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The ethics of donating money to charitable foundations


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Private foundations and non-profit groups are frequently involved in advocating for particular causes, ranging from cancer research to protecting the environment. Some of these foundations rely almost exclusively on charitable donations to carry out their promotional work. Potential donors seeking to support these causes face the challenge of exercising "due diligence," so that their funds are properly utilized and not misdirected or otherwise targeted by the organization to support immoral projects.

An example of the need for this due diligence can be seen in the case of the Juvenile Diabetes Research Foundation, which promotes scientific research to cure type 1 diabetes. The ethical concern arises because this organization has gone on record in support of a highly unethical form of research, namely, human embryonic stem cell research. Similarly, we may need to consider whether it is appropriate to support the Susan G. Komen Foundation's Race for a Cure, which seeks to promote breast cancer research and awareness. One of the rarely-discussed problems with the Komen Foundation's activities is that some of the money they raise may be used to promote morally objectionable activities that run counter to their mission of fighting breast cancer: some of Komen's funds are made available to Planned Parenthood, the largest abortion provider in the U.S., even though abortion of a woman's first pregnancy has been shown to correlate with an elevated incidence of breast cancer. More than 28 different studies over a period of 45 years have shown abortion to be a significant risk factor for breast cancer.

In fiscal year 2009, Komen affiliates contributed around $730,000 to programs sponsored by Planned Parenthood, and in fiscal year 2010, they contributed about $569,000. In January of 2012, the Susan G. Komen Foundation courageously decided that it would discontinue its financial support of Planned Parenthood. In the media firestorm that ensued, Komen experienced the backlash reserved for those who dare to cross the pro-abortion lobby. After little more than twenty-four hours, the Komen Foundation withered under the pressure, reversed itself, and assured the public it would continue to make funds available to Planned Parenthood. This backsliding solidified the beliefs of many donors that the Komen Foundation could not be trusted with their funds.

Komen's support for the abortion provider may stem from the fact that Komen's founder, Nancy Brinker, is a long-time promoter of Planned Parenthood, having served as an advisory board member for the organization's Texas affiliate. John Hammarley, a spokesman for Komen, indicated that about 20 of Komen's 122 affiliates are responsible for the money that goes to Planned Parenthood and has claimed that those funds are used only for breast cancer treatment, education, or screening programs that happen to be affiliated with the abortion group.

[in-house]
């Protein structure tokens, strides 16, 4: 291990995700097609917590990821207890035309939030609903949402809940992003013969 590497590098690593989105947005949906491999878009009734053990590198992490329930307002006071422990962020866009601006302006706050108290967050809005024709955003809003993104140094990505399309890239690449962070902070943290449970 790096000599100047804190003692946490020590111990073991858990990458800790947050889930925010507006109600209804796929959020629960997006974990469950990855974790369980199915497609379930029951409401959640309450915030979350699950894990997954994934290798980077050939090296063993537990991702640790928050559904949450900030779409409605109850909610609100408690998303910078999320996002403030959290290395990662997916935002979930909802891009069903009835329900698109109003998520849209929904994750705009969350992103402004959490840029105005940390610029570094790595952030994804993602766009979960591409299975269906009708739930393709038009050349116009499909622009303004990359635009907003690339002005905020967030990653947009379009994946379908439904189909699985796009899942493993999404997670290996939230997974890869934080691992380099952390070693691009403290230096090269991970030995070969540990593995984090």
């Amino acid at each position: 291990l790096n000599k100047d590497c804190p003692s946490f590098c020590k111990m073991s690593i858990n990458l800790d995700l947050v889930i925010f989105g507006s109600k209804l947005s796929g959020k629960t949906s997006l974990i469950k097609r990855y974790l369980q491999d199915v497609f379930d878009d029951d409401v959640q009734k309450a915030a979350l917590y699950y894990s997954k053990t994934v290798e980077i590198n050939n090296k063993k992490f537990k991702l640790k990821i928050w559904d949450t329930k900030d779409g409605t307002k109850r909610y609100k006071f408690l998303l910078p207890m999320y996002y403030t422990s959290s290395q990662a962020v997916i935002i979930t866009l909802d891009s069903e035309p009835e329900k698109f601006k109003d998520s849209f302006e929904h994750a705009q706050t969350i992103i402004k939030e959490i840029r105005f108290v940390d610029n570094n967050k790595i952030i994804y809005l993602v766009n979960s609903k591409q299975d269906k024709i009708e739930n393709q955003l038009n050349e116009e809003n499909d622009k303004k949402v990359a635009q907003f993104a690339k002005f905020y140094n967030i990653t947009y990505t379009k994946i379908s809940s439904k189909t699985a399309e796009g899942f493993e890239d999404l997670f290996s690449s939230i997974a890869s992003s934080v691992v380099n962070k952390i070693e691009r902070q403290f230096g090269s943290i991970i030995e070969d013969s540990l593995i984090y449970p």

Planned Parenthood, however, is not licensed to provide screening beyond Level 1 breast examinations -- the same exam that can be done by a woman in her shower, or in any clinic or physician's office. They do not even perform mammograms. Even if they did provide serious breast cancer screening, it would still remain a financial fact of life that an organization that receives money for Project A can divert other funds in its budget to Project B. Every dime that Komen provides to Planned Parenthood allows a different dime to be freed up for overhead, supplies, equipment and personnel to perform abortions.

When foundations have a generally sound list of activities, but promote an intrinsically immoral activity as well (e.g. abortion, human embryonic stem cell research, contraception, etc.), one must consider the serious matter of the fungibility of donated funds. If we engage in fundraising for such organizations, even if they assure us that specified funds will only be used for activities with an ethical profile, it can end up being little more than a shell game. In this sense, there is a real danger that our fundraising activities will not only engender scandal, but may even contribute to the perpetuation of grave evils like abortion and human embryonic stem cell research.

Our fundraising initiatives need to be carefully directed towards foundations and organizations without such connections to intrinsically immoral actions. Donors who are concerned about the use of funds by Komen may wish to consider alternative groups such as the National Breast Cancer Foundation, an organization that funds mammograms, or the Breast Cancer Prevention Institute, which offers information on avoidable risks including abortion. The Iacocca Family Foundation, to consider another example, promotes cutting-edge diabetes research without supporting human embryonic stem cell research. Some smaller, local organizations may also have suitable profiles for us to be able to support their work unreservedly. A determined decision to redirect our fundraising energies can also have a powerful practical impact, serving to evangelize and provide witness, as organizations become aware of the reasons why such efforts are being channeled away from them.

Father Tadeusz Pacholczyk, Ph.D. earned his doctorate in neuroscience from Yale and did post-doctoral work at Harvard. He is a priest of the diocese of Fall River, and serves as the Director of Education at The National Catholic Bioethics Center in Philadelphia, www.ncbcenter.org.

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